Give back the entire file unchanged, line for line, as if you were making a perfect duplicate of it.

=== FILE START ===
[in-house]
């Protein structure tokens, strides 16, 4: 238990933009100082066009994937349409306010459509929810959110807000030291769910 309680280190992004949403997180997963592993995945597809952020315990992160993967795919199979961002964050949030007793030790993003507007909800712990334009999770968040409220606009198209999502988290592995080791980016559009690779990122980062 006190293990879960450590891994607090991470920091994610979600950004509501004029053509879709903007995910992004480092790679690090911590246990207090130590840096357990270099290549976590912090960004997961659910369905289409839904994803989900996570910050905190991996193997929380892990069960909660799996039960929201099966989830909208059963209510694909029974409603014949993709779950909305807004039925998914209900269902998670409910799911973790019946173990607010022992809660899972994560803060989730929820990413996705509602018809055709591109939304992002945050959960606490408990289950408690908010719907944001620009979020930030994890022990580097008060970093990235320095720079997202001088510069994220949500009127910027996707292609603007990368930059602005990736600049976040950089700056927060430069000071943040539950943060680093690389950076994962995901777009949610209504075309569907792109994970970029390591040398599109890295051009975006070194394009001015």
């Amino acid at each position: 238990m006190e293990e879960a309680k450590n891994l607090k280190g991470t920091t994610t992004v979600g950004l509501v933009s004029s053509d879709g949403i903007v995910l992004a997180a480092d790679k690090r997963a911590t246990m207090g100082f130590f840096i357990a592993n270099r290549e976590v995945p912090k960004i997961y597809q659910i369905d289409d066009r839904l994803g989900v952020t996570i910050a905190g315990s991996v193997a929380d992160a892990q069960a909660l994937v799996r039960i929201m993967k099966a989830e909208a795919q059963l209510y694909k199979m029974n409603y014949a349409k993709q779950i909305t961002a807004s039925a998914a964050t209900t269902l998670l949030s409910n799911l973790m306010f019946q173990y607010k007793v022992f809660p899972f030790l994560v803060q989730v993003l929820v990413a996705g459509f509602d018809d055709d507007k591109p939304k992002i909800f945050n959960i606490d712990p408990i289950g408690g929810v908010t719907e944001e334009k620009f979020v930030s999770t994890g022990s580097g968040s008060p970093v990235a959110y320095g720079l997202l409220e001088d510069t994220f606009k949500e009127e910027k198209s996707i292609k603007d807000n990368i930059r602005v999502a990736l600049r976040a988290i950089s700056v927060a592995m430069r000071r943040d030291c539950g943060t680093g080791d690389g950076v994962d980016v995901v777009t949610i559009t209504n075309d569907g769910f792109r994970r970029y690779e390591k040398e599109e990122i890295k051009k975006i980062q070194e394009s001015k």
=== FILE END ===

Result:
[in-house]
């Protein structure tokens, strides 16, 4: 238990933009100082066009994937349409306010459509929810959110807000030291769910 309680280190992004949403997180997963592993995945597809952020315990992160993967795919199979961002964050949030007793030790993003507007909800712990334009999770968040409220606009198209999502988290592995080791980016559009690779990122980062 006190293990879960450590891994607090991470920091994610979600950004509501004029053509879709903007995910992004480092790679690090911590246990207090130590840096357990270099290549976590912090960004997961659910369905289409839904994803989900996570910050905190991996193997929380892990069960909660799996039960929201099966989830909208059963209510694909029974409603014949993709779950909305807004039925998914209900269902998670409910799911973790019946173990607010022992809660899972994560803060989730929820990413996705509602018809055709591109939304992002945050959960606490408990289950408690908010719907944001620009979020930030994890022990580097008060970093990235320095720079997202001088510069994220949500009127910027996707292609603007990368930059602005990736600049976040950089700056927060430069000071943040539950943060680093690389950076994962995901777009949610209504075309569907792109994970970029390591040398599109890295051009975006070194394009001015």
């Amino acid at each position: 238990m006190e293990e879960a309680k450590n891994l607090k280190g991470t920091t994610t992004v979600g950004l509501v933009s004029s053509d879709g949403i903007v995910l992004a997180a480092d790679k690090r997963a911590t246990m207090g100082f130590f840096i357990a592993n270099r290549e976590v995945p912090k960004i997961y597809q659910i369905d289409d066009r839904l994803g989900v952020t996570i910050a905190g315990s991996v193997a929380d992160a892990q069960a909660l994937v799996r039960i929201m993967k099966a989830e909208a795919q059963l209510y694909k199979m029974n409603y014949a349409k993709q779950i909305t961002a807004s039925a998914a964050t209900t269902l998670l949030s409910n799911l973790m306010f019946q173990y607010k007793v022992f809660p899972f030790l994560v803060q989730v993003l929820v990413a996705g459509f509602d018809d055709d507007k591109p939304k992002i909800f945050n959960i606490d712990p408990i289950g408690g929810v908010t719907e944001e334009k620009f979020v930030s999770t994890g022990s580097g968040s008060p970093v990235a959110y320095g720079l997202l409220e001088d510069t994220f606009k949500e009127e910027k198209s996707i292609k603007d807000n990368i930059r602005v999502a990736l600049r976040a988290i950089s700056v927060a592995m430069r000071r943040d030291c539950g943060t680093g080791d690389g950076v994962d980016v995901v777009t949610i559009t209504n075309d569907g769910f792109r994970r970029y690779e390591k040398e599109e990122i890295k051009k975006i980062q070194e394009s001015k």